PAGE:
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The holiday season hasn’t brought its usual good tidings to auction-based marketplace eBay this year, reports the Wall Street Journal. Site traffic for November and December fell off 16 percent from last year; transaction revenue has slipped 28 percent to $1.44 billion; and some users have reported a decline in individual sales of up to 40 percent versus 2007. Some analysts are even predicting the San Jose, Calif. company will post its first decline in revenue since its inception at the end of the quarter.

These trends point to a problem that transcends the poor economy. So what happened? It’s likely that customers are responding negatively to changes implemented by new chief executive John Donahoe earlier this year. These changes include a move away from the auction model that distinguished the site initially. More fixed-price items are being sold than ever before — fees to list them have been lowered, and the fees for items successfully sold have gone up.

It’s arguable that eBay is having a hard time defending its territory in the auction space as more competitors come out of the woodwork. Wigix, uBid, eBid, Bonanzle and Bidtopia (among many others) have emerged in the last several years as self-styled eBay alternatives. But eBay continues to drive three times the traffic of any of these contenders, eBay Marketplaces president Lorrie Norrington tells the Journal. So it seems this isn’t the prime motivator behind the new fixed-price emphasis.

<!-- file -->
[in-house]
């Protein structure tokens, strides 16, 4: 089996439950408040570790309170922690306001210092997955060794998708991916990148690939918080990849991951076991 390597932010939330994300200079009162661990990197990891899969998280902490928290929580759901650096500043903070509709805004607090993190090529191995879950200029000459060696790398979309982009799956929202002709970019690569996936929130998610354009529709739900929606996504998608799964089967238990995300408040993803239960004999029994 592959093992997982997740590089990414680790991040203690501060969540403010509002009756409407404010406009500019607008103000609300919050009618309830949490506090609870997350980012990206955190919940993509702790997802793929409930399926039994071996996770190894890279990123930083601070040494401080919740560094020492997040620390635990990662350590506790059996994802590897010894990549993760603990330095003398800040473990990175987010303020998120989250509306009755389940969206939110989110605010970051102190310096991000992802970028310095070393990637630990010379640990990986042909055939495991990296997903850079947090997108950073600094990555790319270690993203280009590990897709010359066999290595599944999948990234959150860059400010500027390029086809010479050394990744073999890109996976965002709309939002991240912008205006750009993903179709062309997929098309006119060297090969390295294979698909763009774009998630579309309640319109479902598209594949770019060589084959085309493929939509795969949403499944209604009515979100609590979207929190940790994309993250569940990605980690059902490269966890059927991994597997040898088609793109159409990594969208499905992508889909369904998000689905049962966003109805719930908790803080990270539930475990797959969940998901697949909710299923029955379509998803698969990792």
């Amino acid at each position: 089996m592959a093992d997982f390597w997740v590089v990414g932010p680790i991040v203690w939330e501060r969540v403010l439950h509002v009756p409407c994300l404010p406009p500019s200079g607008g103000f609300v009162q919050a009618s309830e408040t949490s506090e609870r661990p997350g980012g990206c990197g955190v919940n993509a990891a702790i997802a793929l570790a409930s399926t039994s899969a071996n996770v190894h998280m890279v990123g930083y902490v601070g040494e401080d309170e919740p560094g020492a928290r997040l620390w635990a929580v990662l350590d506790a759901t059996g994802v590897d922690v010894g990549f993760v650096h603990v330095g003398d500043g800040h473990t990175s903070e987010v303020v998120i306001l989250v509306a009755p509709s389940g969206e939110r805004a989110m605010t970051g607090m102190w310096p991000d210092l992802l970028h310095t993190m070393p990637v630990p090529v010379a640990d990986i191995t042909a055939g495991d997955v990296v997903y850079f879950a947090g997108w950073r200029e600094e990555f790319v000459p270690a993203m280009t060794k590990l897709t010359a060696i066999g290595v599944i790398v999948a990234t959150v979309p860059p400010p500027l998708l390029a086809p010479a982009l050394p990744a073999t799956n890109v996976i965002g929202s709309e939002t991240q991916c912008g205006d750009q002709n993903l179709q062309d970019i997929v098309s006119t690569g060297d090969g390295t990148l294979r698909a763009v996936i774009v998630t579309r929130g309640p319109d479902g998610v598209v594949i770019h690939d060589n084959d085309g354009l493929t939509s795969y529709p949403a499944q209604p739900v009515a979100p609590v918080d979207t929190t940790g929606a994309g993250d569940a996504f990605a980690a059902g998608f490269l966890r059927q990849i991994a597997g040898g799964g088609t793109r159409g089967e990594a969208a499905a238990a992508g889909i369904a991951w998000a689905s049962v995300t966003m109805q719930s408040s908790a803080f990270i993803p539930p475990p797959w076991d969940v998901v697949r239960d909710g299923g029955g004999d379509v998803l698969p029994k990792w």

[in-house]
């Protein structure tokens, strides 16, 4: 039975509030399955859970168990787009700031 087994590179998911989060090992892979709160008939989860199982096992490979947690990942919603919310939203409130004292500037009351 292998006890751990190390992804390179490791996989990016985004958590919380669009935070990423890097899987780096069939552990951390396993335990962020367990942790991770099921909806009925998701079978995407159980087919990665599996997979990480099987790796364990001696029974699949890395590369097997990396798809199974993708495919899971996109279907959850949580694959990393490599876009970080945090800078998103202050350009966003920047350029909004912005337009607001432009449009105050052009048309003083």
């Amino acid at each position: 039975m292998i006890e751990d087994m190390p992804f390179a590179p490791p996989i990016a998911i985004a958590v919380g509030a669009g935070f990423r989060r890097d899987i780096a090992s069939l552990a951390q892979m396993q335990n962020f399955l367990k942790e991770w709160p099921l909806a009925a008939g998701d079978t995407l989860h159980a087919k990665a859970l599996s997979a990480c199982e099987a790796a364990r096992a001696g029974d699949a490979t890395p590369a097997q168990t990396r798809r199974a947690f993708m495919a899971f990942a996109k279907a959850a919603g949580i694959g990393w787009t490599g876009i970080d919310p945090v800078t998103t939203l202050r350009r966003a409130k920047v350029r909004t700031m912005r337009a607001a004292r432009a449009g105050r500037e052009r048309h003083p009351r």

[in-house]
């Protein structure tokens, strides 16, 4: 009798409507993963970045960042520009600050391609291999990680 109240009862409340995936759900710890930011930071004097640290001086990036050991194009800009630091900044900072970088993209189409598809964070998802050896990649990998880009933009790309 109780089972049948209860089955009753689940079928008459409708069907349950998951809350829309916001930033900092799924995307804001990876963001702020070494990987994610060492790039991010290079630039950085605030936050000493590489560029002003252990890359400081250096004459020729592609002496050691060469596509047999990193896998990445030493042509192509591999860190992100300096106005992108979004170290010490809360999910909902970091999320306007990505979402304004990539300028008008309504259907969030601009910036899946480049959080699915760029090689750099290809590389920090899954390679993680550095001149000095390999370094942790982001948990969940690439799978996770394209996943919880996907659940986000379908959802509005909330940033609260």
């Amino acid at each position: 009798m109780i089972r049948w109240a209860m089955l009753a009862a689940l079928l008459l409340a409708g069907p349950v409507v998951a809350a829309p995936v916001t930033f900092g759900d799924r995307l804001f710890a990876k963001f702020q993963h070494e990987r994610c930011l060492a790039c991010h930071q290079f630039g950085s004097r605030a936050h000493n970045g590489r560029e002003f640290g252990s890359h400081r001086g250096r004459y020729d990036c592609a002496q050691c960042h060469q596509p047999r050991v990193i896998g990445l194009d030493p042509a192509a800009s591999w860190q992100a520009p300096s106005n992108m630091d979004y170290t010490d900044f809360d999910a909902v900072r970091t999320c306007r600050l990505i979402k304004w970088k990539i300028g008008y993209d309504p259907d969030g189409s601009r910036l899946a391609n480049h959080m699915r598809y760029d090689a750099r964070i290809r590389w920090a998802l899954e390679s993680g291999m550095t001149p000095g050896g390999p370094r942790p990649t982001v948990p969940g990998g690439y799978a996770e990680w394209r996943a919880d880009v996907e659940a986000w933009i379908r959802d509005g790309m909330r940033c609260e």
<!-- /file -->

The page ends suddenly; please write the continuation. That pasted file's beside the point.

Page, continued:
Some say the shift — in addition to alterations in the look and fell of the site — has soured loyal users, while providing no visible boost in profit. The Journal piece quotes several sellers who say the processes of posting items and navigating the site have become too complicated. The changes also bring eBay into direct competition with heavy hitters like Amazon that resell countless used items.

In rebuttal to user and industry concerns, the company says it was only trying to cater to its audience’s desire for speedier and more convenient exchanges. In doing so, it seems to have overlooked the higher premium its users place on finding the lowest prices possible. It might not be possible to roll back the modifications at this juncture, but if the site is to shore up sales in 2009, Mr. Donahoe should probably think about revamping the auction model that has given the company its edge for so long.

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